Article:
For many people, gradual hearing loss is considered a natural process that comes with getting older. It often goes untreated due to lack of knowledge or neglect by both patients and doctors. For example, only 16% percent of physicians routinely screen for hearing loss. Even more damaging, people who believe they may be suffering from hearing loss wait an average of seven years before seeking help.

There are many risks associated with hearing loss including increasing your chances of developing other ailments. e.g. untreated hearing loss can increase your likelihood to suffer cognitive loss by five times. If you or a loved one is experiencing hearing loss, it’s important to see a professional to get a hearing test and discuss your treatment options. Treating hearing loss early and effectively can help improve your hearing and prevent long-term damage to your ears.

It’s important to note that hearing loss isn’t just an inconvenience; it affects many aspects of a person’s life and health. Below we discuss some facts about hearing loss and the risk it poses to the sufferer’s health and safety.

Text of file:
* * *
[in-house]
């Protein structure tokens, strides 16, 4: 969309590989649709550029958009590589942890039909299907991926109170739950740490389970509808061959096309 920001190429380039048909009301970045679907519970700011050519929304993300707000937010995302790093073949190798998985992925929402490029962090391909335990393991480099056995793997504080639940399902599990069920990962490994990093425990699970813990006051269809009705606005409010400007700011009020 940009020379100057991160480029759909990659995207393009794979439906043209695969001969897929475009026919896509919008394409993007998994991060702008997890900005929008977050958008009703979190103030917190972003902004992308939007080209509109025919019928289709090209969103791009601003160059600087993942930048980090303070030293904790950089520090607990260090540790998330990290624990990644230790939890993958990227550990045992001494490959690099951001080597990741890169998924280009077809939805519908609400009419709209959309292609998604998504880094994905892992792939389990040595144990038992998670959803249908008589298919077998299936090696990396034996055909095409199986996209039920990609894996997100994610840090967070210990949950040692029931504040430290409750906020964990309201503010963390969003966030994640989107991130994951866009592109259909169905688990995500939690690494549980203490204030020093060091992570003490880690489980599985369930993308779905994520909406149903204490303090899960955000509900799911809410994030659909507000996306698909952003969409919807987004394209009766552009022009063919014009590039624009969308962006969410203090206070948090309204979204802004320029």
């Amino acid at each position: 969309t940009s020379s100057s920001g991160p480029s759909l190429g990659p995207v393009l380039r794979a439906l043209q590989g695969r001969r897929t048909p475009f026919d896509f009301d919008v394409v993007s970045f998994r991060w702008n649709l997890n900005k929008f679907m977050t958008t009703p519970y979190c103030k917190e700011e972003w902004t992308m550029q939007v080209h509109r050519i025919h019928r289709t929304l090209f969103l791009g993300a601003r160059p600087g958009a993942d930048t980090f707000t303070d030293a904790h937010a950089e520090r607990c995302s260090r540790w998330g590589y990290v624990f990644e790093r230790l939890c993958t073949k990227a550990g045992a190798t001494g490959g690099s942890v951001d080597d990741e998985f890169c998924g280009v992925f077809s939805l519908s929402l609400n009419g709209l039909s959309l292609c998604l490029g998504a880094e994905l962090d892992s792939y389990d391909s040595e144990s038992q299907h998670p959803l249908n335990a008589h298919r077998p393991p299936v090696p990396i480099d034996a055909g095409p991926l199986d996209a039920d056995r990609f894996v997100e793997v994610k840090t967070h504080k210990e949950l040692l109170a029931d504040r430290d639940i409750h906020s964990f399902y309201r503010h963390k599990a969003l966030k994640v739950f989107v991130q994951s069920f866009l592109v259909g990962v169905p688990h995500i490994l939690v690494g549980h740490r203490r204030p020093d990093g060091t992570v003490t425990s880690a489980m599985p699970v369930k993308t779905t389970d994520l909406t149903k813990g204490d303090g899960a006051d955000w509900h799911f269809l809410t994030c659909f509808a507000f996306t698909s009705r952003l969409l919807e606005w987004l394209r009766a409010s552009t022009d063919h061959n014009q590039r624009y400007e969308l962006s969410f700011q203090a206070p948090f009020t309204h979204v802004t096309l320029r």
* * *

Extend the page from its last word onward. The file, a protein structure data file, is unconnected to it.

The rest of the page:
Who it Affects:

  • Hearing loss is a major public health issue that is the third most common physical condition after arthritis and heart disease.
  • About 20 percent of Americans, 48 million, report some degree of hearing loss.
  • One out of three people over 65 and two out of three over 75 experience hearing loss.
  • Men are more likely to develop hearing loss than women.
  • Smoking has been directly linked to higher risks of some types of hearing loss.

Related Risks and Ailments:

  • For older adults with hearing loss, cognitive abilities decline 30% – 40% faster than in adults with normal hearing.
  • Hearing loss triples your risk of falling.
  • People with untreated loss make an average of 20% less income than those with normal hearing.
  • Untreated hearing loss increases your chances of depression.

The treatment options for hearing loss vary depending on the degree or type of hearing loss, age of onset and individual lifestyle.

Sources: Center for Hearing and Communication, Hearing Loss Association of America, National Institute on Deafness and Other Communication Disorders (NIDCD)